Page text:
The second ZL(u)C was held in Portland, OR in August of 2010. About a dozen people attended and the topics covered can be found here

About The Model/Conference Organizing
Because this series of (un)conferences is based on an open access model, the majority of the planning and organizing is done through a wiki where many people can author and edit proposals, manage registration, and collectively keep track of how the conference is developing.

Proposed Dates/Times:
Friday, July 8th, 2011 – 10am – 5pm
Saturday, July 9th, 2011 – 11am – 4pm

An outline of events and further information is available on the event’s wiki: http://mkezluc.wikispaces.com/
Please visit the wiki to register your attendance, help plan the events, and volunteer.

Sponsors:

Resources Needed:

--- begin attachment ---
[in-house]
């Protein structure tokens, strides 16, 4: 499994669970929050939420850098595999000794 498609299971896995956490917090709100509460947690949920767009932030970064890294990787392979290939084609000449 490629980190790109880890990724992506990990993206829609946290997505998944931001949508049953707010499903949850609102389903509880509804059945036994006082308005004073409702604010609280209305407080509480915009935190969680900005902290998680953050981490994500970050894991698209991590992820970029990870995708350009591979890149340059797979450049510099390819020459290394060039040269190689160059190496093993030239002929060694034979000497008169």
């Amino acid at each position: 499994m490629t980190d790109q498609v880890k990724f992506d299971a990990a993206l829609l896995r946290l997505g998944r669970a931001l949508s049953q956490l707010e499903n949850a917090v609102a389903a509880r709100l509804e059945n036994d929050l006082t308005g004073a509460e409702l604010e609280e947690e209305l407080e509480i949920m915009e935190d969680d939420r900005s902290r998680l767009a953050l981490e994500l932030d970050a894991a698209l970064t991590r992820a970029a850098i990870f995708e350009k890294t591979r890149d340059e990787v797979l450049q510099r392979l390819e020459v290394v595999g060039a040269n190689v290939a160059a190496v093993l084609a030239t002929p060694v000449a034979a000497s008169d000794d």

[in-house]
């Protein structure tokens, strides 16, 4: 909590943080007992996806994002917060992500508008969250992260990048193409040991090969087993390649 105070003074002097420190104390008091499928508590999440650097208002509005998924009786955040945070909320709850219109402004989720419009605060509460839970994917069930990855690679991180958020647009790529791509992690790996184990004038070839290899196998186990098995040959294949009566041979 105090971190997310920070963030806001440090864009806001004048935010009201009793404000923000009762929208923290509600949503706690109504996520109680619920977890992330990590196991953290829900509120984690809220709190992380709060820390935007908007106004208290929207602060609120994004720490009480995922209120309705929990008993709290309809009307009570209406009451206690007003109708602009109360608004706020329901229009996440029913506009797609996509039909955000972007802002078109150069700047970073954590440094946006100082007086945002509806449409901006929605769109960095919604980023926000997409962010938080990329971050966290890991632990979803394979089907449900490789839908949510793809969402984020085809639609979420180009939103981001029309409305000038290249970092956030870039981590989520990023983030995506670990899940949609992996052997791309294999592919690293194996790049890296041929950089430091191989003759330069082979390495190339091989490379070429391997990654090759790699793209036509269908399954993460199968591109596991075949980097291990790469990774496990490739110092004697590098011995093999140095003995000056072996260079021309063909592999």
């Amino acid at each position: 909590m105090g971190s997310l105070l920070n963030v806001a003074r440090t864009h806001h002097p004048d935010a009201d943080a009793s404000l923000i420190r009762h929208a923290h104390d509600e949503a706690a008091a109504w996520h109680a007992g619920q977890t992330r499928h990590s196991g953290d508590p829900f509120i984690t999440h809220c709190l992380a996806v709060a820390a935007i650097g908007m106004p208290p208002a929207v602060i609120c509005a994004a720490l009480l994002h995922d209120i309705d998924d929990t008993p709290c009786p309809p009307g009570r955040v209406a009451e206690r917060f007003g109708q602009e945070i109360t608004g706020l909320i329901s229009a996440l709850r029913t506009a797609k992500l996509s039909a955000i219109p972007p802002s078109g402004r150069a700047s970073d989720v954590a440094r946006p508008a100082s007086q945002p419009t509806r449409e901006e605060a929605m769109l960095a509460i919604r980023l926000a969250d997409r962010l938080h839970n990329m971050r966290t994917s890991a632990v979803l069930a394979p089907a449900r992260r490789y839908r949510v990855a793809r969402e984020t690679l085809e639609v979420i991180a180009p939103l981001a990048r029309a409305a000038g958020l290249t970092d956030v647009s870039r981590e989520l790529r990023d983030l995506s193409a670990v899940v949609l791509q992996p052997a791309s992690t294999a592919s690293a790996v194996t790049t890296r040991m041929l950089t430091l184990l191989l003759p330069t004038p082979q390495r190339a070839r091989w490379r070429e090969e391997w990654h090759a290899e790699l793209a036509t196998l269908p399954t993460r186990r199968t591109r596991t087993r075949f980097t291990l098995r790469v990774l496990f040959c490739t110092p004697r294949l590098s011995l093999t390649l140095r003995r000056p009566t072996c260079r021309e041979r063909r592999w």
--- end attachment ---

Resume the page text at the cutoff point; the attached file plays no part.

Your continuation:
• The Conference Center at the Golda Meir Library
    • 2-3 portable whiteboards
  • Special Collections at the Golda Meir Library
  • 2-3 additional rooms for breakout sessions
  • 2 Digital projector/laptop carts + screens
  • Temporary ProwlNet logins for wireless internet access.
  • 3-4 UWM Libraries staff members to help with questions, setup, etc.

(Un)Conference Registration:
Fee: $15/pay-what-you-can to cover the cost of food and/or materials
To register to attend the (un)conference and join the discussion, visit the wiki: http://mkezluc.wikispaces.com/Register
REGISTER DEADLINE: Friday, June 24th, 2011

Workshops:
CALL FOR WORKSHOPS:
If you are interested in leading a one-hour workshop during the conference, please submit the following information by creating a page for it on this wiki and listing it on the Workshops page by Friday, May 27th, 2011